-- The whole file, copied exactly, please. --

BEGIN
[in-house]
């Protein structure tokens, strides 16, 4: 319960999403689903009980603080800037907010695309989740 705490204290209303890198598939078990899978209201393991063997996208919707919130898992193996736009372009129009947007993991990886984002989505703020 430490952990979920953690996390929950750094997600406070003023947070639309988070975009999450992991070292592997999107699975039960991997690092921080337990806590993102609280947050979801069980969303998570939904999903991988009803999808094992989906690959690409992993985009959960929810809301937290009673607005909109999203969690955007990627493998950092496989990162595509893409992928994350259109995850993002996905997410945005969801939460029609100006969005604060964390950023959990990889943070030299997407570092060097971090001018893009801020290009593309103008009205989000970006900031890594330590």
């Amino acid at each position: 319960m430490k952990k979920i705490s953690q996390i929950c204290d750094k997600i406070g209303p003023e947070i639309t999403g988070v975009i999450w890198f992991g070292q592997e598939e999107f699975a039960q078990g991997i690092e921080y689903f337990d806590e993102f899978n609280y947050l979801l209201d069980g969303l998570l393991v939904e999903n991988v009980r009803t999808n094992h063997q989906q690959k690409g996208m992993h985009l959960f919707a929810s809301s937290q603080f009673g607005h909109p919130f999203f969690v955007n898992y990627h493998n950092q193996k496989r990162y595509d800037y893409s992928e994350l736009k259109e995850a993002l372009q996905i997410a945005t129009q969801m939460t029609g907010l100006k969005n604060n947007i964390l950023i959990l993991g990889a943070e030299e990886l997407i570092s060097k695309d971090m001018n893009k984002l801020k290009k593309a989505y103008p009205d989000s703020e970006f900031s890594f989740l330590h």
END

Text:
[in-house]
């Protein structure tokens, strides 16, 4: 319960999403689903009980603080800037907010695309989740 705490204290209303890198598939078990899978209201393991063997996208919707919130898992193996736009372009129009947007993991990886984002989505703020 430490952990979920953690996390929950750094997600406070003023947070639309988070975009999450992991070292592997999107699975039960991997690092921080337990806590993102609280947050979801069980969303998570939904999903991988009803999808094992989906690959690409992993985009959960929810809301937290009673607005909109999203969690955007990627493998950092496989990162595509893409992928994350259109995850993002996905997410945005969801939460029609100006969005604060964390950023959990990889943070030299997407570092060097971090001018893009801020290009593309103008009205989000970006900031890594330590």
């Amino acid at each position: 319960m430490k952990k979920i705490s953690q996390i929950c204290d750094k997600i406070g209303p003023e947070i639309t999403g988070v975009i999450w890198f992991g070292q592997e598939e999107f699975a039960q078990g991997i690092e921080y689903f337990d806590e993102f899978n609280y947050l979801l209201d069980g969303l998570l393991v939904e999903n991988v009980r009803t999808n094992h063997q989906q690959k690409g996208m992993h985009l959960f919707a929810s809301s937290q603080f009673g607005h909109p919130f999203f969690v955007n898992y990627h493998n950092q193996k496989r990162y595509d800037y893409s992928e994350l736009k259109e995850a993002l372009q996905i997410a945005t129009q969801m939460t029609g907010l100006k969005n604060n947007i964390l950023i959990l993991g990889a943070e030299e990886l997407i570092s060097k695309d971090m001018n893009k984002l801020k290009k593309a989505y103008p009205d989000s703020e970006f900031s890594f989740l330590h």